After Putin’s ascent, media became the flexible element that could be readjusted for any twist or turn of the political rudder. “Today, it’s the opposite,” says Gleb Pavlovsky, a political consultant who helped Putin win his first election and was a Kremlin advisor for years afterwards. “It’s almost impossible to turn the rudder of the picture that’s formed on television because it would mean losing the audience they formed in this year” of sword-brandishing and imperialistic conquest.
This audience is now fired up and brandishing its own swords, and the propaganda apparatus, much like the rebels in eastern Ukraine, has rolled on and on, fed by inertia and paranoia, reproducing and magnifying itself with each newscast. The sensationalized newscasts are now neck-and-neck, ratings-wise, with the sitcoms. “It keeps people in a traumatized state,” Pavlovsky says. “It’s notable in media metrics, and in conversations with people. They lose their sanity, they become paranoid and aggressive.”
This has had a noticeable impact on the ruling class, Pavlovsky says, which has to watch this stuff in order to stay au courant. And they become less sane as a result, too, which limits their ability to adequately assess a situation such as this and devise a good way out of it.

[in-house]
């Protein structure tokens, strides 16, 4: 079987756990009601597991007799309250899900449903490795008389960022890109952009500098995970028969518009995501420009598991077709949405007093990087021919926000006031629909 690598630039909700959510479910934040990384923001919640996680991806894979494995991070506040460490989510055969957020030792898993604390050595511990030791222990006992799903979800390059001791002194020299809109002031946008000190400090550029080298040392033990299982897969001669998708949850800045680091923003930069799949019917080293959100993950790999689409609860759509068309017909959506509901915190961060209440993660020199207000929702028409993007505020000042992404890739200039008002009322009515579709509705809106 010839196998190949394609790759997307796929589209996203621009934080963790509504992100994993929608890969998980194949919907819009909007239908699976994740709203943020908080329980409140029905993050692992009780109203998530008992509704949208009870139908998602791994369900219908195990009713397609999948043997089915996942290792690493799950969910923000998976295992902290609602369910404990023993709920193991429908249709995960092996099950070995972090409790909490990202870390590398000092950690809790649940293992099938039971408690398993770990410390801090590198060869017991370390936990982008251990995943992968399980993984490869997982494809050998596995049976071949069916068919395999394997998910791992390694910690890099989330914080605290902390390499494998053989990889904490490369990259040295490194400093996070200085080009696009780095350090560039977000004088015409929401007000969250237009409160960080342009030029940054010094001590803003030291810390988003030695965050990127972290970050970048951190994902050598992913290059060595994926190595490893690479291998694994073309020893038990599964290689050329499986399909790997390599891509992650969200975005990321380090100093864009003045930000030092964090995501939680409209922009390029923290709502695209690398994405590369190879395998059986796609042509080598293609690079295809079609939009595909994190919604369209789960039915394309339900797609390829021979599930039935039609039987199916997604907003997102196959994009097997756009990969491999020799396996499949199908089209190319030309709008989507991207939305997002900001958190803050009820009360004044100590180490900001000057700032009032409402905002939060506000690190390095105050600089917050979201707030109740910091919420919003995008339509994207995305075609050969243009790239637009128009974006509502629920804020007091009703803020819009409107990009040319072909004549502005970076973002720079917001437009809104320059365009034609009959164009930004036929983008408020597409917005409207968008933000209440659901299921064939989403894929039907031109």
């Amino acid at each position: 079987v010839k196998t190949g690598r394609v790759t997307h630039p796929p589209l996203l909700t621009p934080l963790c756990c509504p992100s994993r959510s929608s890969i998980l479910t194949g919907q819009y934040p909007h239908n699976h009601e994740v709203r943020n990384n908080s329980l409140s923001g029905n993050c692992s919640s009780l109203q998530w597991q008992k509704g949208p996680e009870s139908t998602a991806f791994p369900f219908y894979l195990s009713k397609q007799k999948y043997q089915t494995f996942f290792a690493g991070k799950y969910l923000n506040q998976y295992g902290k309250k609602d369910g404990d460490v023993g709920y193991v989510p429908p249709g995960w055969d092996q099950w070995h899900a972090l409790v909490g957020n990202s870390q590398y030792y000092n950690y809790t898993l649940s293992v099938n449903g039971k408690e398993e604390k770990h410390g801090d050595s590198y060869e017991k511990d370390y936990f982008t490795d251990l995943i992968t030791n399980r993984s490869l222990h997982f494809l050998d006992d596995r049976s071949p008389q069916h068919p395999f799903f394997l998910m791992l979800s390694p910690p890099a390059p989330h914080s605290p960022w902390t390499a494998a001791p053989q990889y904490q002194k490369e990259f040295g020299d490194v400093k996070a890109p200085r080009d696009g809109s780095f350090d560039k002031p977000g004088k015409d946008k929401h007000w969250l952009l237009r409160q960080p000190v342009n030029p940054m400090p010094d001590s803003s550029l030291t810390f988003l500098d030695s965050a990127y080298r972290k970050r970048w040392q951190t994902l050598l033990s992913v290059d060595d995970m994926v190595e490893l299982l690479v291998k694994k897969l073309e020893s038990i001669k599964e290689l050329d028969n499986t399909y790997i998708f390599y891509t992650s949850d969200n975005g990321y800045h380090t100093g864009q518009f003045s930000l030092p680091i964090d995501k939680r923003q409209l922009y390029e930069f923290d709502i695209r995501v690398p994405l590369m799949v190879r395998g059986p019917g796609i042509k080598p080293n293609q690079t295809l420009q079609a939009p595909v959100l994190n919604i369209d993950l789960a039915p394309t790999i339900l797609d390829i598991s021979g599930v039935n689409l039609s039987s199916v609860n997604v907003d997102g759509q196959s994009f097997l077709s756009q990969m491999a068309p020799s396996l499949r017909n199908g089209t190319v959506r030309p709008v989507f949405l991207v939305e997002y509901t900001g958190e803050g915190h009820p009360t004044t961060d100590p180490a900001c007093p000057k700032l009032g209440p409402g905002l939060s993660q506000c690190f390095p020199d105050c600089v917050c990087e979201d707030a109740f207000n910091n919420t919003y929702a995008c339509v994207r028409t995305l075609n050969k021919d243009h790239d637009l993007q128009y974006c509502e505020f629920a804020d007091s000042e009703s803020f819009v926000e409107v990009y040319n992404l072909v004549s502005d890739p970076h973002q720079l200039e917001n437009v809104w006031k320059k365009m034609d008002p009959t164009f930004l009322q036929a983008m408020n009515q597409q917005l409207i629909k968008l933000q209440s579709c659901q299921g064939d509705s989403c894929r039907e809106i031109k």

“It’s noticeable that the Kremlin is much more tempered than Russian TV but can’t change it,” Pavlovsky says. “It’s fallen into a trap, so it’s now trying to function within the strictures of this picture.”
That’s the thing about propaganda. Once you turn it on and ignite people’s passions, it becomes difficult to change course. Whether that populist anger really matters to Putin in the end, of course, is unclear. If he believes that it is in his or Russia’s interest — and on some level it appears that he thinks of those as being the same things — to back down in Ukraine, then I find it kind of hard to believe that he would find himself constrained by public opinion the same way a politician in a more democratic nation would. If nothing else, he could probably find a way to spin such a move into a win domestically by making himself and the Russian minority in eastern Ukraine out to be the victims of a rapacious and interventionist West. However this turns out, though, the fact that the Russian people are basically living in a completely different reality when it comes to the basic facts of this story specifically and the conflict in eastern Ukraine in general likely means a harder line coming out of Moscow for the foreseeable future.